TIFF: a case of bedbucks

Letting a stranger into your bed might make you some money this TIFF.

With hotel prices skyrocketing during these 11 days of the Toronto International Film Festival, many movie-goers coming to the city are looking to classified advertising sites like Craigslist and Airbnb to save money on accommodations.

“It’s kind of a no-brainer if you have the space and you’re able to do it,” says Kisha Powell, 32, who lives in the city’s east end.

Hearing the news that hotel rates were skyrocketing to an average of $800 a night during the festival, Powell now hopes to rent her home out during next year’s TIFF. She’d be willing to provide not just room, but board too, she says. “If you want to pay me $400 a night, I’ll even stock the fridge for you.”

Like the Olympics for moviegoers, TIFF doesn’t just attract Hollywood’s biggest stars, but hordes of press and public. Last year, the fest drew some 1,200 accredited media and over 400,000 public attendees, according to an October statement. Many scramble to find a place to stay during the event.

Gabor Forgacs, an associate professor at the Ted Rogers school of  tourism and hospitality and Research specializes in hotel revenue management, and says the spike in hotel prices can be linked to a surge in Toronto’s luxury hotel market.

“Toronto has a little bit of an issue with so many high-end hotels entering the market. We had the new Shangri La open, new Four Seasons, new Ritz Carlton, new Trump — that’s a lot of competition,” he says. “(TIFF) is a time when they will do well. Maybe the only time in the year they will do well. This is their time under the sun.”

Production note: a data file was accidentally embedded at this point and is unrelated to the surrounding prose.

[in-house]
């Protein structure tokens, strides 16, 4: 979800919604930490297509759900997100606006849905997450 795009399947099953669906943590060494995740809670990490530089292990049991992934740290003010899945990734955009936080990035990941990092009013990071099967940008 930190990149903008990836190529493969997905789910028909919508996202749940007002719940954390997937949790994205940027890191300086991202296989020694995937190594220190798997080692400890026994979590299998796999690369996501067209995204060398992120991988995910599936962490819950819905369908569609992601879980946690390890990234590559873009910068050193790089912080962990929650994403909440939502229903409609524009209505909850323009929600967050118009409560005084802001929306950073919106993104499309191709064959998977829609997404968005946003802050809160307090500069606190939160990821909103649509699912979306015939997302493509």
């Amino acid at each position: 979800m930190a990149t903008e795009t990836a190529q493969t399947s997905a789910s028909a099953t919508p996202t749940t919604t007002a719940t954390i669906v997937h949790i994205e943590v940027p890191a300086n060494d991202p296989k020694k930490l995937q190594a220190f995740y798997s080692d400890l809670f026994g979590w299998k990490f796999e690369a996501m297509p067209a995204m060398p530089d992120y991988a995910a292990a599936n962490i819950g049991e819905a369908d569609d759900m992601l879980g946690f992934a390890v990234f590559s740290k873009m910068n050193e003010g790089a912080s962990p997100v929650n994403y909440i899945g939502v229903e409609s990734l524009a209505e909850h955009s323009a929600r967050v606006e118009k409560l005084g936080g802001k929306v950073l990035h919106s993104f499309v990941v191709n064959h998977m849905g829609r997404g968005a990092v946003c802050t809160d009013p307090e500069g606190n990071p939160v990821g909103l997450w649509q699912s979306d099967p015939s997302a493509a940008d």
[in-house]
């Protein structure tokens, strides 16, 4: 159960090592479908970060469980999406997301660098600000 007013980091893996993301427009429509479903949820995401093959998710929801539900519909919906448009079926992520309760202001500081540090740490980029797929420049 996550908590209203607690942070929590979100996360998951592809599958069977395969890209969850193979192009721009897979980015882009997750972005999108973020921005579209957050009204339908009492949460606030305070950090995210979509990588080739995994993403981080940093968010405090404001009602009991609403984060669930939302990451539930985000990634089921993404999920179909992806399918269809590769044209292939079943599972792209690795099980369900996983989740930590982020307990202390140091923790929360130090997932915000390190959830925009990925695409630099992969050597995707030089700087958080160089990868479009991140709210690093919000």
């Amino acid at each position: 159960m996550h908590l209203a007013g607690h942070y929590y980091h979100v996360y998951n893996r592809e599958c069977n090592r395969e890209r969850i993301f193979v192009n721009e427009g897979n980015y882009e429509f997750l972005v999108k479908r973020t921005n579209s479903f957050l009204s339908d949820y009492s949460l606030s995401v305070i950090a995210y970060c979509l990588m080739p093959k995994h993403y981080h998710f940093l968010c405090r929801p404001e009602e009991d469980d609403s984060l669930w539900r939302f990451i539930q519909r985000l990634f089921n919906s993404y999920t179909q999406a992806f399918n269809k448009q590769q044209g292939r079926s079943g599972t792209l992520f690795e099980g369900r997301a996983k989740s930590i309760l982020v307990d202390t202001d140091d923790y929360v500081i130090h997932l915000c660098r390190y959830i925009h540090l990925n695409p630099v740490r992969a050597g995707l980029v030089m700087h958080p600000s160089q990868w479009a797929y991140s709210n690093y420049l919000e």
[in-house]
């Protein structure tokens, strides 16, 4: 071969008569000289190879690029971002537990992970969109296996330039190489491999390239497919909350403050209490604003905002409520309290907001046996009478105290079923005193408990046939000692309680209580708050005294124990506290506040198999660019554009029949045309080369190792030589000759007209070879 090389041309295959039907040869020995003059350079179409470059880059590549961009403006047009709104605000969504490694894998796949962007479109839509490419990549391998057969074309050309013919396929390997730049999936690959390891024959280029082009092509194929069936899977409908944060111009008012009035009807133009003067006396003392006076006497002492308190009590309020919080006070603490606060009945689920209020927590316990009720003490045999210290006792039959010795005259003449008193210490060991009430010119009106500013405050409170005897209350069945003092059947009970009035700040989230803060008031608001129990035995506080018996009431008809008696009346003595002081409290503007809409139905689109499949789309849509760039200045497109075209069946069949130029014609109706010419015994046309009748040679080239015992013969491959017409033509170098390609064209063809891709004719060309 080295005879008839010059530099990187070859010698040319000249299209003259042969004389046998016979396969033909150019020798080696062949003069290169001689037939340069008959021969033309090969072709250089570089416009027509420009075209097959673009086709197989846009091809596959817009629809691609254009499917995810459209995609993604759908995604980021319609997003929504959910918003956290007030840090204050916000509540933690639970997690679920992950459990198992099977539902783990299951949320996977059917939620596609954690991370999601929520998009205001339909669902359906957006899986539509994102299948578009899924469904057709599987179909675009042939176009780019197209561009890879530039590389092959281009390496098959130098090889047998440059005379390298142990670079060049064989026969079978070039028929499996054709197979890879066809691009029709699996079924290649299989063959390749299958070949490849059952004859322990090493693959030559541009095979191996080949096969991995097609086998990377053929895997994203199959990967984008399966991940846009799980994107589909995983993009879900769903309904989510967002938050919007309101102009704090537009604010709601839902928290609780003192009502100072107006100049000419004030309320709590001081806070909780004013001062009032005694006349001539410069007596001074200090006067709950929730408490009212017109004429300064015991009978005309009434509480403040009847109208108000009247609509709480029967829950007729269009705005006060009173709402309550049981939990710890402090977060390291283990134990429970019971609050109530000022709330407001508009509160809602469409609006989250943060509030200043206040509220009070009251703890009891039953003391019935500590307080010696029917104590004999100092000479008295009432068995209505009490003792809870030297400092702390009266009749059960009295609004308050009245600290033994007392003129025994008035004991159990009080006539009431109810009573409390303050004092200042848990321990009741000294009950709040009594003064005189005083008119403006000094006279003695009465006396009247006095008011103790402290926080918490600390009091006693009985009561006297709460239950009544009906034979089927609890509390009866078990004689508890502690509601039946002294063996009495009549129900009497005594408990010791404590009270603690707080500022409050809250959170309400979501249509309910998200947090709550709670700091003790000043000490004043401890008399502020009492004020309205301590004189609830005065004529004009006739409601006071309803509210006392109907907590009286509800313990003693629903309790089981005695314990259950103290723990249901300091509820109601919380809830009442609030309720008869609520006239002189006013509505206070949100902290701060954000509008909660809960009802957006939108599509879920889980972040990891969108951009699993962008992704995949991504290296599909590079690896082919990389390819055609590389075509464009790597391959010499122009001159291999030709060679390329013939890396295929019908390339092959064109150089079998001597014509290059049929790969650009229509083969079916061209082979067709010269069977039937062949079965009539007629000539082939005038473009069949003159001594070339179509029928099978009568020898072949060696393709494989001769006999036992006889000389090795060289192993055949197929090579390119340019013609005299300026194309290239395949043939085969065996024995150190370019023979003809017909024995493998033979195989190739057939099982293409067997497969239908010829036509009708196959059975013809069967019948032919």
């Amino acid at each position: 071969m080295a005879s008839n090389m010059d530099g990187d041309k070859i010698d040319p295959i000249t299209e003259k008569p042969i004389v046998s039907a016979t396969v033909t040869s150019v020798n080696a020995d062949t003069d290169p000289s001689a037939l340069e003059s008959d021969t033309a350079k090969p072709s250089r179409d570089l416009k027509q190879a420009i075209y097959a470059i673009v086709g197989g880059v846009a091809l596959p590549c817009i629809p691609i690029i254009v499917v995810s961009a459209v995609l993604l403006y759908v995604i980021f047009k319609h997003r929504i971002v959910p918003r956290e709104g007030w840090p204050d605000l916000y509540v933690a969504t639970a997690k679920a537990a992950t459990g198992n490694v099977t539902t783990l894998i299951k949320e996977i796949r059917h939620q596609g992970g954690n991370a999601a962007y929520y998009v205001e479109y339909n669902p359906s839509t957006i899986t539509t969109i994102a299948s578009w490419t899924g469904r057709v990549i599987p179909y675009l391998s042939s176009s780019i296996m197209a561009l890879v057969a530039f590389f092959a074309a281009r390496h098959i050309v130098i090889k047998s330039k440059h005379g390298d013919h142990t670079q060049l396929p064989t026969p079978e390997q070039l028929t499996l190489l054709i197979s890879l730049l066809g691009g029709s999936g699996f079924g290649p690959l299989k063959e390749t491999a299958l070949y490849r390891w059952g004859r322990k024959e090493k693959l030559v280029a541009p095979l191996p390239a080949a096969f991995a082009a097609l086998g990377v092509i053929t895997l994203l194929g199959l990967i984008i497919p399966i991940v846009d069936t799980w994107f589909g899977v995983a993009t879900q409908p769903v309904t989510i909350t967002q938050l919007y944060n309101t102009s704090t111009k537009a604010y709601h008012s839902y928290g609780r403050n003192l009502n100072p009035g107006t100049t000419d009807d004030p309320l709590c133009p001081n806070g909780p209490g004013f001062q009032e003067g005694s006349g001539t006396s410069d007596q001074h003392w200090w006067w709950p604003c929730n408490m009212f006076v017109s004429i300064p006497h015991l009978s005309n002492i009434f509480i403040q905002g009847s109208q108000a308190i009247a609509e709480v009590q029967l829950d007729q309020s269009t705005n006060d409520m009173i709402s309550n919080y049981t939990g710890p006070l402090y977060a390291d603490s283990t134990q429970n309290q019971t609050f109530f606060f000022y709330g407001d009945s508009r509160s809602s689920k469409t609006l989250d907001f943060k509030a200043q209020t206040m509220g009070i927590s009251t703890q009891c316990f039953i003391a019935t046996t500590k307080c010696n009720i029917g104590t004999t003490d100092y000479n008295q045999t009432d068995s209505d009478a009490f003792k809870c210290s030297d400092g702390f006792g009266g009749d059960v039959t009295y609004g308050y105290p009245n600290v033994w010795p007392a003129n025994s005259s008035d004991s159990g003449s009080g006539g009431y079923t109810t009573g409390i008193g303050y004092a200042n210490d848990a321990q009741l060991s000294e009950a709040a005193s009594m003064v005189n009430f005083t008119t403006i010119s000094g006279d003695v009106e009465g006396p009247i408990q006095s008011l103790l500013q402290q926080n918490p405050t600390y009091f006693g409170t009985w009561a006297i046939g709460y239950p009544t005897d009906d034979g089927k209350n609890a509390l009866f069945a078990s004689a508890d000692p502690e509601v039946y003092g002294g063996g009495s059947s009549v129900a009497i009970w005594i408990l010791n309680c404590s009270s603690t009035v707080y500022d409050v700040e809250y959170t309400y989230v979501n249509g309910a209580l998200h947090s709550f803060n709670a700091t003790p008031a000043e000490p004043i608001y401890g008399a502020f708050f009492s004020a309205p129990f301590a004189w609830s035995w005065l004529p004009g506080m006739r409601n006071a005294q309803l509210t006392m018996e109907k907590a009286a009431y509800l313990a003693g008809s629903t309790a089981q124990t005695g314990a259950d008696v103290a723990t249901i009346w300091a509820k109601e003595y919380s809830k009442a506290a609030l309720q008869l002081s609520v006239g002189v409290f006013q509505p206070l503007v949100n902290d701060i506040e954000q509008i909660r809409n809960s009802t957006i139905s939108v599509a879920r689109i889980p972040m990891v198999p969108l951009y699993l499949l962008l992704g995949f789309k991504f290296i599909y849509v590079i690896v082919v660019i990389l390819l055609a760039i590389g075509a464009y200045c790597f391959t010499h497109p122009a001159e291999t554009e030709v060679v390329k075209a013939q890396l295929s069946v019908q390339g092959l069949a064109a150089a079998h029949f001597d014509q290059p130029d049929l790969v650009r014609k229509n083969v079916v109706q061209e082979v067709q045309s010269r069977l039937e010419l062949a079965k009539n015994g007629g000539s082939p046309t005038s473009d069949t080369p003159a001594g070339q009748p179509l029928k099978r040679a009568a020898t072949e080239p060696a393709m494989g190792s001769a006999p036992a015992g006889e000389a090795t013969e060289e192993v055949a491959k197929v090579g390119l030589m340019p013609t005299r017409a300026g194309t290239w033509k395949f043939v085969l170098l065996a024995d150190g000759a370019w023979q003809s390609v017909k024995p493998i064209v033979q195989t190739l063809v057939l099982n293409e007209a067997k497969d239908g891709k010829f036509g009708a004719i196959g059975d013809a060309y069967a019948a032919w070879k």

During some months, luxury hotels in Toronto can operate at as low as 40 per cent occupancy. “Who in their right mind comes to Toronto with that kind of money in February? That’s when they struggle,” he says. Big events like TIFF are their chance to make up for those months.

Forgacs warns people looking to rent out their spare bedroom to do their research, however, before offering up their home.

“Many people don’t necessarily understand what they’re in for,” says Forgacs, who spent 20 years working with the Four Seasons Hotel. “If you’re just prepared to count the money coming in, you are not necessarily prepared to do more than mopping up the floor.”

Natalie Hunt, 23, a new Toronto resident in the Dufferin and St. Clair area agrees with that sentiment.

“This is my home. This is my furniture. I don’t want strangers just hanging out, throwing wine all over the couch.”

But for people like Hunt, TIFF isn’t about making money anyway.

“I want to see some good movies and come back to my own bed at night.”

This story was first published in The Ryersonian, a weekly newspaper produced by the Ryerson School of Journalism, on September 11, 2013.

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